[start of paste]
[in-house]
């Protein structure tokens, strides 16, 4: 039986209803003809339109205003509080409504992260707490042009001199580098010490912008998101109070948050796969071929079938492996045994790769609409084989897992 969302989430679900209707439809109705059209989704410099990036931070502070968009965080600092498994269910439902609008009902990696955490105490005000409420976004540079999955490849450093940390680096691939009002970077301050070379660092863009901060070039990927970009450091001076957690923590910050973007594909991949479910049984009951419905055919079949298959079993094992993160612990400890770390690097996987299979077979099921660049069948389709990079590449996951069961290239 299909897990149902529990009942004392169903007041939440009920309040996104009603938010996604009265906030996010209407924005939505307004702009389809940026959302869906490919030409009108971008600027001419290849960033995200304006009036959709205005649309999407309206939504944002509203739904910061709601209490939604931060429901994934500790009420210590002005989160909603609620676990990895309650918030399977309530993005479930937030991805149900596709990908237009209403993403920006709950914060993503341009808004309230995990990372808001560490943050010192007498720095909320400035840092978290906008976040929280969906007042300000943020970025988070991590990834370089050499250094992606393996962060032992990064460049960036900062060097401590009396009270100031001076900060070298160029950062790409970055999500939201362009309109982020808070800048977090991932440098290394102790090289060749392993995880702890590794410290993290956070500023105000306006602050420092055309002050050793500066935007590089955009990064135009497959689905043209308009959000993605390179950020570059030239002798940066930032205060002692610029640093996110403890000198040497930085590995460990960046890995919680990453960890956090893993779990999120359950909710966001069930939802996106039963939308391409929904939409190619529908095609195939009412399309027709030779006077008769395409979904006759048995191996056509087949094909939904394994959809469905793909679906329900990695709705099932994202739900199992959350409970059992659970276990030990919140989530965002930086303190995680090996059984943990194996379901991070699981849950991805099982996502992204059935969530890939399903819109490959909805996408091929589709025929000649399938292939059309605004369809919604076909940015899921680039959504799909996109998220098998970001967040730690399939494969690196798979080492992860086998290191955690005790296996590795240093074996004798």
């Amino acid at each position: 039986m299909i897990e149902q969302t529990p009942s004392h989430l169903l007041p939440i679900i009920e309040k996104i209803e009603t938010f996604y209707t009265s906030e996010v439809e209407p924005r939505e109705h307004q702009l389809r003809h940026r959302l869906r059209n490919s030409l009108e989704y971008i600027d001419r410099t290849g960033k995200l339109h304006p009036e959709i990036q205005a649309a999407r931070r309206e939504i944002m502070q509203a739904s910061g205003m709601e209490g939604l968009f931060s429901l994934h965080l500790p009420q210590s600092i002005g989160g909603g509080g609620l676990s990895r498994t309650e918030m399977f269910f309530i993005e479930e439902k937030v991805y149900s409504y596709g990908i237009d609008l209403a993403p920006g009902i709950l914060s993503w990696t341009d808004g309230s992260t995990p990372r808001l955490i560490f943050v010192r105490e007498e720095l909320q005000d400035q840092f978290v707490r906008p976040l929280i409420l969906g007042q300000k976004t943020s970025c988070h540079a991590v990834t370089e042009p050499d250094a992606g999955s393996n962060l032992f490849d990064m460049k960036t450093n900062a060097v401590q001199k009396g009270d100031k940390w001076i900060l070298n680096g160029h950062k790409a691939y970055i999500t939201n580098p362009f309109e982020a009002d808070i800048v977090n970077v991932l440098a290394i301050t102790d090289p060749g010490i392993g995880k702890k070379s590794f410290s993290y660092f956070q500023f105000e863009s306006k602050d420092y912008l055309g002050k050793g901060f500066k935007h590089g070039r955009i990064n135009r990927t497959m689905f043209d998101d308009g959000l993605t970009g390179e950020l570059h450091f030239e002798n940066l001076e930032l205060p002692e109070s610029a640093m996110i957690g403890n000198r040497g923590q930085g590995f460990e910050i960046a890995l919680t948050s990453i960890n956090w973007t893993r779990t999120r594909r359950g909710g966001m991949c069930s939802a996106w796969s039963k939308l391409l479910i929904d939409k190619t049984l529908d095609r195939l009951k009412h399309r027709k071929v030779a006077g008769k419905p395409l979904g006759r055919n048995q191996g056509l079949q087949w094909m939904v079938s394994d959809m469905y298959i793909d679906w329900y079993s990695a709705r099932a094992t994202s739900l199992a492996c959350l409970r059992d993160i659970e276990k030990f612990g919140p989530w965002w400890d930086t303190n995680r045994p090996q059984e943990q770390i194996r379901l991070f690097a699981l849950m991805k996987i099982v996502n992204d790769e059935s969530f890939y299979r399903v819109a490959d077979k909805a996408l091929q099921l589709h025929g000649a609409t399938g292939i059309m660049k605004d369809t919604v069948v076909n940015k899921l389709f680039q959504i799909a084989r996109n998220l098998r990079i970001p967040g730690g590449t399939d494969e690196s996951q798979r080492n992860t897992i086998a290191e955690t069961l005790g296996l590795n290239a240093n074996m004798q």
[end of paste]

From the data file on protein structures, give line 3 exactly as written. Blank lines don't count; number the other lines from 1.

């Amino acid at each position: 039986m299909i897990e149902q969302t529990p009942s004392h989430l169903l007041p939440i679900i009920e309040k996104i209803e009603t938010f996604y209707t009265s906030e996010v439809e209407p924005r939505e109705h307004q702009l389809r003809h940026r959302l869906r059209n490919s030409l009108e989704y971008i600027d001419r410099t290849g960033k995200l339109h304006p009036e959709i990036q205005a649309a999407r931070r309206e939504i944002m502070q509203a739904s910061g205003m709601e209490g939604l968009f931060s429901l994934h965080l500790p009420q210590s600092i002005g989160g909603g509080g609620l676990s990895r498994t309650e918030m399977f269910f309530i993005e479930e439902k937030v991805y149900s409504y596709g990908i237009d609008l209403a993403p920006g009902i709950l914060s993503w990696t341009d808004g309230s992260t995990p990372r808001l955490i560490f943050v010192r105490e007498e720095l909320q005000d400035q840092f978290v707490r906008p976040l929280i409420l969906g007042q300000k976004t943020s970025c988070h540079a991590v990834t370089e042009p050499d250094a992606g999955s393996n962060l032992f490849d990064m460049k960036t450093n900062a060097v401590q001199k009396g009270d100031k940390w001076i900060l070298n680096g160029h950062k790409a691939y970055i999500t939201n580098p362009f309109e982020a009002d808070i800048v977090n970077v991932l440098a290394i301050t102790d090289p060749g010490i392993g995880k702890k070379s590794f410290s993290y660092f956070q500023f105000e863009s306006k602050d420092y912008l055309g002050k050793g901060f500066k935007h590089g070039r955009i990064n135009r990927t497959m689905f043209d998101d308009g959000l993605t970009g390179e950020l570059h450091f030239e002798n940066l001076e930032l205060p002692e109070s610029a640093m996110i957690g403890n000198r040497g923590q930085g590995f460990e910050i960046a890995l919680t948050s990453i960890n956090w973007t893993r779990t999120r594909r359950g909710g966001m991949c069930s939802a996106w796969s039963k939308l391409l479910i929904d939409k190619t049984l529908d095609r195939l009951k009412h399309r027709k071929v030779a006077g008769k419905p395409l979904g006759r055919n048995q191996g056509l079949q087949w094909m939904v079938s394994d959809m469905y298959i793909d679906w329900y079993s990695a709705r099932a094992t994202s739900l199992a492996c959350l409970r059992d993160i659970e276990k030990f612990g919140p989530w965002w400890d930086t303190n995680r045994p090996q059984e943990q770390i194996r379901l991070f690097a699981l849950m991805k996987i099982v996502n992204d790769e059935s969530f890939y299979r399903v819109a490959d077979k909805a996408l091929q099921l589709h025929g000649a609409t399938g292939i059309m660049k605004d369809t919604v069948v076909n940015k899921l389709f680039q959504i799909a084989r996109n998220l098998r990079i970001p967040g730690g590449t399939d494969e690196s996951q798979r080492n992860t897992i086998a290191e955690t069961l005790g296996l590795n290239a240093n074996m004798q």